OK, so there isn’t going to be an igloo in this post. But it feels like my house is turning into one.
By now those of us that are experiencing winter on steroids have PROBABLY learned how to stay safe if we need to go outside. My Son that is working in Wisconsin for the first time this winter has advised me that not everyone has survival instincts.
The night before last he was asleep in the apartment that he shares with two other employees in training when he heard someone screaming, “let me in! Let me in!” and they were pounding on the back door. It was one in the morning. He was the only one home and doesn’t know anyone who would come to the door like that without calling first. The panicked screaming of “help me!, let me in!, open the door!” went on for fifteen minutes. There were no windows near the door for him to see who was out there and finally he called 911. Keep in mind that the weather in the winter in Wisconsin is pretty much ALWAYS extremely cold.
My son was on the line with the deputy for quite a long time, trying to get them clear on where he was located…meanwhile the pounding had stopped and then he heard someone walking inside the house. It turned out that it was his airhead roommate. This person LIVES in Milwaukee and goes home every weekend, but for some reason he decided to drive BACK one hour to their apartment at midnight. He had driven his car into a snowbank outside. My son put him on the phone with the deputy and got things settled.
My son gave him a ten minute, shouted “lecture”.
What if my son had a gun and felt that the door was going to be broken down?
Why didn’t you call me and let me know it was you out there?…my phone’s been dead…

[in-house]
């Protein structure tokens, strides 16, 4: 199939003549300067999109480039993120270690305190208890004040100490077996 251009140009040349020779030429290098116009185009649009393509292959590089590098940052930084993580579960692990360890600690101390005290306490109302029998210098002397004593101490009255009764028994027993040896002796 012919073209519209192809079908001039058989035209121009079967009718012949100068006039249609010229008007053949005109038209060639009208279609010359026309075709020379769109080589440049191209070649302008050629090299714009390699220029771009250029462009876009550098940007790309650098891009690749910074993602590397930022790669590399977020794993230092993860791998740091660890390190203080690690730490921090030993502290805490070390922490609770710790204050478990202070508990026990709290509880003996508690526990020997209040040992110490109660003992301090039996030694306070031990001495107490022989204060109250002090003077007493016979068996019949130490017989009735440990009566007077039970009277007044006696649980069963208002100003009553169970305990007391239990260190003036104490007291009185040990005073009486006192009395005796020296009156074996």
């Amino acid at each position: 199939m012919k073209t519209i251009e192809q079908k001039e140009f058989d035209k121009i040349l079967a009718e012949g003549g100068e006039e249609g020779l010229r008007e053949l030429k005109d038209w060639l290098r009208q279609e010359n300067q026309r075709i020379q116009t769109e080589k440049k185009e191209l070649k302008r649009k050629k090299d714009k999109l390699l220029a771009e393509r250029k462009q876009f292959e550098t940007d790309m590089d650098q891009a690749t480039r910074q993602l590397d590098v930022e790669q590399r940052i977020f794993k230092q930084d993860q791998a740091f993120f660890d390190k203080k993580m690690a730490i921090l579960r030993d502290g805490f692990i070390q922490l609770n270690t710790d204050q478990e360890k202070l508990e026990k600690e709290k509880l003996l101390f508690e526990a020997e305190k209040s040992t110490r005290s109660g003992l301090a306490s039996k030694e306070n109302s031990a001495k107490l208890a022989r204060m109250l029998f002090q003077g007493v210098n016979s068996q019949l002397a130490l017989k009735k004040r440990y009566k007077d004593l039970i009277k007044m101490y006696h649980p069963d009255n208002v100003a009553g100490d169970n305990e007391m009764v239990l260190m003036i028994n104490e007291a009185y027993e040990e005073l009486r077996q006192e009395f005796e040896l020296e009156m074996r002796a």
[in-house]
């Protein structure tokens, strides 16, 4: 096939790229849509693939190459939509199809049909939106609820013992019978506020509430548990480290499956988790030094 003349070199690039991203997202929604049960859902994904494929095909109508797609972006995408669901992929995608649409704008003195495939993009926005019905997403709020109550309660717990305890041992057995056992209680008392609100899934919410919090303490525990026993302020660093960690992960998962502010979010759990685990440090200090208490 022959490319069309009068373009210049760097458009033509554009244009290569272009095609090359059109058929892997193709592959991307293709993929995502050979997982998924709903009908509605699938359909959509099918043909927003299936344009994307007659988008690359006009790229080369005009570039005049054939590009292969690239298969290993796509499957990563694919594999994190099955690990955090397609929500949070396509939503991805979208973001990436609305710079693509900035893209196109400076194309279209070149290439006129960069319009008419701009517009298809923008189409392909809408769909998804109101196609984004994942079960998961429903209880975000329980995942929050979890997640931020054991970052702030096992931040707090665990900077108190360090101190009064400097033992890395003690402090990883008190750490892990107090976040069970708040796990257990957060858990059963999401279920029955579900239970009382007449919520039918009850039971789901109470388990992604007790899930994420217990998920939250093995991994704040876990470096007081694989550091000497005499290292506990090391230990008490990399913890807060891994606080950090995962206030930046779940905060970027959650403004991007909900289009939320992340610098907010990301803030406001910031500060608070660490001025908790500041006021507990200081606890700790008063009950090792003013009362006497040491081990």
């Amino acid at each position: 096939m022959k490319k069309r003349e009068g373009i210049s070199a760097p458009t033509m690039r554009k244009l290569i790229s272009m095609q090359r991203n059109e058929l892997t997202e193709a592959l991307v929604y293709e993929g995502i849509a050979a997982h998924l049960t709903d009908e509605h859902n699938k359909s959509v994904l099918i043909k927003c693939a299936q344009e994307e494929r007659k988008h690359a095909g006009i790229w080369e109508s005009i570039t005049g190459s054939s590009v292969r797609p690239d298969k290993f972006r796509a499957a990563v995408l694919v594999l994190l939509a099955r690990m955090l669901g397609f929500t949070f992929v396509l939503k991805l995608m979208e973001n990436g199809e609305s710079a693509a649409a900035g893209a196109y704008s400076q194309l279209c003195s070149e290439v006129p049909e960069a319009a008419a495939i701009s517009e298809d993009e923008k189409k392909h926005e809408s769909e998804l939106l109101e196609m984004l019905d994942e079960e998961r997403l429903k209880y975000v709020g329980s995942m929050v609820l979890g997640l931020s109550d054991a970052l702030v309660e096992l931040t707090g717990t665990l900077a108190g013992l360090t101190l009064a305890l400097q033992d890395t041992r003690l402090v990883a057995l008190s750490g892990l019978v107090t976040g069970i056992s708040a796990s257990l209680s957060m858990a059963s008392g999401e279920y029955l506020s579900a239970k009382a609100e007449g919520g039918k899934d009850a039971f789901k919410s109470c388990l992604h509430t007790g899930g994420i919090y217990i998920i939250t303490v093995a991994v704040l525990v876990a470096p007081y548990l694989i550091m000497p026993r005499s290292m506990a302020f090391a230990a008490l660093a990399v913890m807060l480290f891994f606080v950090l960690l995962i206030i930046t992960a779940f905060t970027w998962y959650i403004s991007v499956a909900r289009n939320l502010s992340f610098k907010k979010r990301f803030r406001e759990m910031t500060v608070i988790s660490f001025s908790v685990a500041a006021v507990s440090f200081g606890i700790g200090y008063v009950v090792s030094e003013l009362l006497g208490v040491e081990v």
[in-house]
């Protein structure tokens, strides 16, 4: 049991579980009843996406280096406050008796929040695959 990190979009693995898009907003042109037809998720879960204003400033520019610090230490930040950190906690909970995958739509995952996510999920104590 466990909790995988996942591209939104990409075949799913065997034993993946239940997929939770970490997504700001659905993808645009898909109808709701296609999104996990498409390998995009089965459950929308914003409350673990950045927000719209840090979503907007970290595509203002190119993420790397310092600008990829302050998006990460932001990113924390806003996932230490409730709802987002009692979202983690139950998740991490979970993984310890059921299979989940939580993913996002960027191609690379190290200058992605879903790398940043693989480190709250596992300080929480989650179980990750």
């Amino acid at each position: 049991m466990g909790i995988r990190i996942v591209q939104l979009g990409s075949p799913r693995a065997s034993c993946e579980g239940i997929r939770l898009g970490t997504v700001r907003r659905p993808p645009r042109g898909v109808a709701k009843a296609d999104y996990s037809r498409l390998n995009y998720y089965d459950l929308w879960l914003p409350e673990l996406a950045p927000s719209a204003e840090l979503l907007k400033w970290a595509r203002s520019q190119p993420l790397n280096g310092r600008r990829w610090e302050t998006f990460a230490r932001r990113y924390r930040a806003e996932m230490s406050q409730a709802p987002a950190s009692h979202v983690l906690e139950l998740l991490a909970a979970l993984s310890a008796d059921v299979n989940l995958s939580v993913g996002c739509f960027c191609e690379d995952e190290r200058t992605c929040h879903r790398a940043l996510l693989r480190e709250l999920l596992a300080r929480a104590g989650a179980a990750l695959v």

Where’s your other glove? No answer…
Where are your boots?…No answer…
Why didn’t you use MY NAME when you were screaming to be let in so that I would know it was you?…mumbled answer..
Why didn’t you walk around the house and use your key to get in the front door…”I was out of breath…(from screaming) and afraid that I would faint.
This young man, 23, was wearing a thin jacket, one glove, no hat and no boots. He has lived in that weather his whole life.
My son then put on all of the warm clothes that he had travelled out there with.(His Mother,moi,gave him her cherished super-duper warm hat that will get a person through anything.)
He got the kitty litter and shovel out of his own trunk and got his roommates car dug out. Then he told the kid to drive the car out, go around the block and drive back in the PLOWED driveway. The way he SHOULD have driven in, instead of the way he came, the unplowed drive with two and a half-foot drifts in it. The ‘lucky to be alive’ 23 year old got in the car and asked my son…”how do I turn off these orange blinking lights”……the hazard lights.
My son says he now knows what it feels like to be a parent.
He also thanked us for raising him to use his common sense.
My work is done.